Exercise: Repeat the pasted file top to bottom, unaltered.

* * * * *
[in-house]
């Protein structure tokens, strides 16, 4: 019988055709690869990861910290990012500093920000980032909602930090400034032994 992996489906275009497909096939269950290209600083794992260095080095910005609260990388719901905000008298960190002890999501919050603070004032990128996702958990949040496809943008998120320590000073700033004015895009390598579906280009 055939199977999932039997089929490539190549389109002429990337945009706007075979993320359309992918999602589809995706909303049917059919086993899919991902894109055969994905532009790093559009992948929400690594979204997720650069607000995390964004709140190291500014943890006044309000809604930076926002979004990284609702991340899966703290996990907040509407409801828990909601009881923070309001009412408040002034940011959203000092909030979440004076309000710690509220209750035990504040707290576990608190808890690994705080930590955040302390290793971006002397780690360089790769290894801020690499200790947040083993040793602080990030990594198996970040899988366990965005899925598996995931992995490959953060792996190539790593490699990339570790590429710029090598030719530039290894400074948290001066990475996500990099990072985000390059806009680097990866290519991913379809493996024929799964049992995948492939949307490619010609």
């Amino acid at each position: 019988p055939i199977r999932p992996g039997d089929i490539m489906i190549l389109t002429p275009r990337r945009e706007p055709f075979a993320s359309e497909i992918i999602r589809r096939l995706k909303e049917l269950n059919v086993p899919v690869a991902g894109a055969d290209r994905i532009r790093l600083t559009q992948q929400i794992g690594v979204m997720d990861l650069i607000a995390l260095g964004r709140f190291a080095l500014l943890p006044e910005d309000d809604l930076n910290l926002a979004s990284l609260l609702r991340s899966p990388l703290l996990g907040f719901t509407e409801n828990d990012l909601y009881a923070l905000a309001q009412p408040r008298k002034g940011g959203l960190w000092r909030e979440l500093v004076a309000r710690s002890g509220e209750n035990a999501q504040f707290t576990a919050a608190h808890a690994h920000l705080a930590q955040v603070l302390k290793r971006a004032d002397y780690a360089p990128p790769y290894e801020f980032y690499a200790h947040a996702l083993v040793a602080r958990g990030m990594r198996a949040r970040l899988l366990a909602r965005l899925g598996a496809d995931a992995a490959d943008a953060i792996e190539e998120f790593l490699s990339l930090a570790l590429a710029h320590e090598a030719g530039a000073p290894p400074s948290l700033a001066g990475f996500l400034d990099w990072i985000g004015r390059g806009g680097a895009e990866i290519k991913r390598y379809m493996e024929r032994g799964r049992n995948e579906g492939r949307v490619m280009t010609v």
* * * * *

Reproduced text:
[in-house]
């Protein structure tokens, strides 16, 4: 019988055709690869990861910290990012500093920000980032909602930090400034032994 992996489906275009497909096939269950290209600083794992260095080095910005609260990388719901905000008298960190002890999501919050603070004032990128996702958990949040496809943008998120320590000073700033004015895009390598579906280009 055939199977999932039997089929490539190549389109002429990337945009706007075979993320359309992918999602589809995706909303049917059919086993899919991902894109055969994905532009790093559009992948929400690594979204997720650069607000995390964004709140190291500014943890006044309000809604930076926002979004990284609702991340899966703290996990907040509407409801828990909601009881923070309001009412408040002034940011959203000092909030979440004076309000710690509220209750035990504040707290576990608190808890690994705080930590955040302390290793971006002397780690360089790769290894801020690499200790947040083993040793602080990030990594198996970040899988366990965005899925598996995931992995490959953060792996190539790593490699990339570790590429710029090598030719530039290894400074948290001066990475996500990099990072985000390059806009680097990866290519991913379809493996024929799964049992995948492939949307490619010609």
């Amino acid at each position: 019988p055939i199977r999932p992996g039997d089929i490539m489906i190549l389109t002429p275009r990337r945009e706007p055709f075979a993320s359309e497909i992918i999602r589809r096939l995706k909303e049917l269950n059919v086993p899919v690869a991902g894109a055969d290209r994905i532009r790093l600083t559009q992948q929400i794992g690594v979204m997720d990861l650069i607000a995390l260095g964004r709140f190291a080095l500014l943890p006044e910005d309000d809604l930076n910290l926002a979004s990284l609260l609702r991340s899966p990388l703290l996990g907040f719901t509407e409801n828990d990012l909601y009881a923070l905000a309001q009412p408040r008298k002034g940011g959203l960190w000092r909030e979440l500093v004076a309000r710690s002890g509220e209750n035990a999501q504040f707290t576990a919050a608190h808890a690994h920000l705080a930590q955040v603070l302390k290793r971006a004032d002397y780690a360089p990128p790769y290894e801020f980032y690499a200790h947040a996702l083993v040793a602080r958990g990030m990594r198996a949040r970040l899988l366990a909602r965005l899925g598996a496809d995931a992995a490959d943008a953060i792996e190539e998120f790593l490699s990339l930090a570790l590429a710029h320590e090598a030719g530039a000073p290894p400074s948290l700033a001066g990475f996500l400034d990099w990072i985000g004015r390059g806009g680097a895009e990866i290519k991913r390598y379809m493996e024929r032994g799964r049992n995948e579906g492939r949307v490619m280009t010609v």